Our 2009 Road Trip, Part 9: Into the Badlands


No relation to the Springsteen song. Like, at all.

Longtime MCC readers with superhuman memories, including and possibly limited to my wife, may recall we previously posted pictures from our Badlands experience here years ago and then here last year, plus a teaser in the previous chapter. At long last we now come to the entry I’ve all been waiting for: our official Badlands chapter, within the original narrative context. Of all the natural sites we’ve ever visited throughout our travels, we took more pics of the Badlands than any other…which means these took twice as long to whittle down to the following finalists. It’s entirely likely there’ll be a bit more Badlands in the “outtakes” entry at the end of this series. For now: Badlands!


Welcome to Badlands National Park! Boy, do we got rocks.

Previously on Midlife Crisis Crossover:

Every year since 1999 Anne and I have taken a road trip to a different part of the United States and seen attractions, marvels, history, and institutions we didn’t have back home in Indianapolis. From 1999 to 2003 we did so as best friends; from 2004 to the present, as husband and wife. Beginning with 2003’s excursion to Washington DC, we added my son to the roster and tried to accommodate his preferences and childhood accordingly.

2008 was by far our least favorite road trip to date, and still holds the ignominious title as of 2018. Our next vacation had to be better. Step one was plain enough: we looked at Anne’s brainstorming list of future road trips and chose the one that screamed “dream vacation”. That’s what led to our long, long drive out to the farthest reaches of South Dakota and beyond. At nine days it was the longest we’ve ever taken. The farthest point of 1,180 miles made it the longest drive of our lives. It would be the farthest west we’d ever been up to that time. It was also our first vacation using exclusively digital cameras to record the experience, leaving behind the 35mm film of our childhoods forever. They weren’t expensive cameras for their kind, certainly not the most advanced as of 2009, but we did what we could with the resources and the amateur skill sets available to us.

We’re the Goldens. This is who we are and what we do.

Badlands mountain range!

The Badlands may not qualify as a mountain range, but you couldn’t tell by looking at some parts.

After the long drive west through virtually nothing, we exited I-90 and drove into Badlands National Park. Like Niagara Falls, pictures don’t really do the place justice.


Other tourists kept popping up here and there to provide a sense of scale and proportion.

South Dakota achieved statehood in 1889. The Badlands preexisted our occupation, but have been viewed as capital-M Monuments since only 1929 and weren’t labeled a National Park until 1978. I assume the paperwork took a while.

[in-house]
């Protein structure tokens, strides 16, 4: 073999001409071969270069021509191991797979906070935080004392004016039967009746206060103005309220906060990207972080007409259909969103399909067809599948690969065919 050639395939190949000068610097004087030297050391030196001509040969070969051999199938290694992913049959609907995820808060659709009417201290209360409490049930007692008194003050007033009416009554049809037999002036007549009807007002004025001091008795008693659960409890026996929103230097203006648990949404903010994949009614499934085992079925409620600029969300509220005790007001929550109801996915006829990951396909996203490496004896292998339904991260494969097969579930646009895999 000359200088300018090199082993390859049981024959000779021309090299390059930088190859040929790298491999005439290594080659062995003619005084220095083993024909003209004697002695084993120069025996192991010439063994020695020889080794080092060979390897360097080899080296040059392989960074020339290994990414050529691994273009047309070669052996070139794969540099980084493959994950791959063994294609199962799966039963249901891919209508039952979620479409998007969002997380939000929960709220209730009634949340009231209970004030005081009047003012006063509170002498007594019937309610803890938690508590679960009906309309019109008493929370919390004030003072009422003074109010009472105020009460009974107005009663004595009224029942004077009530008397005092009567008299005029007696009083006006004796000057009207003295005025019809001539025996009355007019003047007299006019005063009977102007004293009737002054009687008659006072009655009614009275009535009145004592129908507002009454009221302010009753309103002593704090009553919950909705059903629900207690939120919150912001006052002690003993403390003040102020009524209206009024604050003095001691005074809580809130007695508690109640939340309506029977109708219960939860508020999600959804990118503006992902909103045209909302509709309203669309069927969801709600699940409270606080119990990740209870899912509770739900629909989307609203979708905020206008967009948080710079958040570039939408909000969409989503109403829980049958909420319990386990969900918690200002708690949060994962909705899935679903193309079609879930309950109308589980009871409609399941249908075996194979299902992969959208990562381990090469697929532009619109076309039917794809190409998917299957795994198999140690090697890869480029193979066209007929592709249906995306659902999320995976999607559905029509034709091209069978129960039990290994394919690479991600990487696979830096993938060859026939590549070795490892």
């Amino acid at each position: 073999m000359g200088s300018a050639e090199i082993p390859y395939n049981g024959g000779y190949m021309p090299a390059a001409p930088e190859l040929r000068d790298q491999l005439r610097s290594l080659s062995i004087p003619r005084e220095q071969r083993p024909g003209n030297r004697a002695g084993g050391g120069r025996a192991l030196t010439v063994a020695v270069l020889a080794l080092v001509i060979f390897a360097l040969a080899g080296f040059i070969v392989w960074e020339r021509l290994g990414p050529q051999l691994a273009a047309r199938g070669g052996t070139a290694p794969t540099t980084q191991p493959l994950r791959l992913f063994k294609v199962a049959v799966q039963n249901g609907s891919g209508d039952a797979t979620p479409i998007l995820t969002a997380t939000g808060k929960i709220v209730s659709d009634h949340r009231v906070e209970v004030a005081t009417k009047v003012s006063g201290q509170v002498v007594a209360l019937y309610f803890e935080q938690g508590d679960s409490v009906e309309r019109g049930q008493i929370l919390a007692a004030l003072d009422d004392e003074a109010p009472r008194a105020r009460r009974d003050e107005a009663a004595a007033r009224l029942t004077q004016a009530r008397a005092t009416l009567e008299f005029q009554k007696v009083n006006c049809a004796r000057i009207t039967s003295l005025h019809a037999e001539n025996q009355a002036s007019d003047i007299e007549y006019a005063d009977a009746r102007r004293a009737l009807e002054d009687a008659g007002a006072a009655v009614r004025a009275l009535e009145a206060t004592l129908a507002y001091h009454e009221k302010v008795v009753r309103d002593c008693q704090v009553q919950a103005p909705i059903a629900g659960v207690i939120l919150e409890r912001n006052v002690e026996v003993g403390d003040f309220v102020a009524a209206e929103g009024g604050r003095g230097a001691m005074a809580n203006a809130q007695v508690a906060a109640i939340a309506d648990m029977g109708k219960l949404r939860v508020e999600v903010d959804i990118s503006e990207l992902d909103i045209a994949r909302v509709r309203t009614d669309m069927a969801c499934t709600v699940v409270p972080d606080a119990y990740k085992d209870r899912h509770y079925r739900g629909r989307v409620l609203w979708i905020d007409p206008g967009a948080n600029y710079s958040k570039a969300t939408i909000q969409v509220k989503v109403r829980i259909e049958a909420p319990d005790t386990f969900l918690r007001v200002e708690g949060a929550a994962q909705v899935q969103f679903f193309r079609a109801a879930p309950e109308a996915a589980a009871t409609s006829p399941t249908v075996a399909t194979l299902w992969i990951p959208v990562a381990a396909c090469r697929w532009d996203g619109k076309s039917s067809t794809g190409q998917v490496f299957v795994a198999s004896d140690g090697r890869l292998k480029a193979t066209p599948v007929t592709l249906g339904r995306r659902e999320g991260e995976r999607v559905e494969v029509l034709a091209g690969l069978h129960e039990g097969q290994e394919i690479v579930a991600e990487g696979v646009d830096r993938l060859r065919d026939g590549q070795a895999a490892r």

Badlands plains!

Flat portions can be found here and there between the peaks and ravines.

Travelers can navigate and sightsee the Badlands via twenty-odd miles of convenient highway. We parked a few times at different locations throughout and walked around at length, just enjoying the vistas, walking over mounds, climbing up miniature cliffsides, avoiding suspected rattlesnake harbors, and scaring Anne by standing over sheer drops at angles waaaaaay too sharp for her comfort. My son couldn’t get enough of the scenery or of his stepmother’s frightened expressions.

After several minutes of gleefully terrifying exploration, he also couldn’t get enough water in his system. The Badlands atmosphere isn’t just dry, it’s practically desiccative. The air around us was so dehydrated that it had to extract water from us to keep itself from disappearing into a vacuum.


On this extremely sunny day, shade was scarce and not always in the safest places.


A few areas had fences and other nominal safety features in place.


Elsewhere, nature refuses to be fenced in and you’re standing right there on the edges of some serious precipices.


As you’d expect, South Dakota wildlife differs from what we have back home, such as this ornate bug.

Beware Rattlesnakes!

We saw zero rattlesnakes around the perimeter. We were okay with this.

Badlands dunes!

The terrain shifted as we drove further west, pointed peaks giving way to rounder, dune-like structures.


Colors shifted as mineral composition varied.


Grass took up more space as we went along…


…creeping into the panoramas and wider shots.


Grass didn’t stop the Badlands from looking like the best topographical features of the millennium.

Badlands Anne + Woman!

We tried to stay out of strangers’ ways, but I’m sure evidence of us exists in other people’s 2009 vacation photo albums and Facebook Memories flashbacks.


Anne probably praying for my safety and really hoping she wouldn’t have to catch me falling.


My son examining the texture and geology up close.


My son treating the texture and geology as his own playground slide.


This writer, trying to take it all in.

So. Badlands, then.

To be continued!

* * * * *

[Link enclosed here to handy checklist for other chapters and for our complete road trip history to date. Follow us on Facebook or via email signup for new-entry alerts, or over on Twitter if you want to track my TV live-tweeting and other signs of life between entries. Thanks for reading!]

What do you, The Viewers at Home, think?

Fill in your details below or click an icon to log in:

WordPress.com Logo

You are commenting using your WordPress.com account. Log Out /  Change )

Twitter picture

You are commenting using your Twitter account. Log Out /  Change )

Facebook photo

You are commenting using your Facebook account. Log Out /  Change )

Connecting to %s

This site uses Akismet to reduce spam. Learn how your comment data is processed.

%d bloggers like this: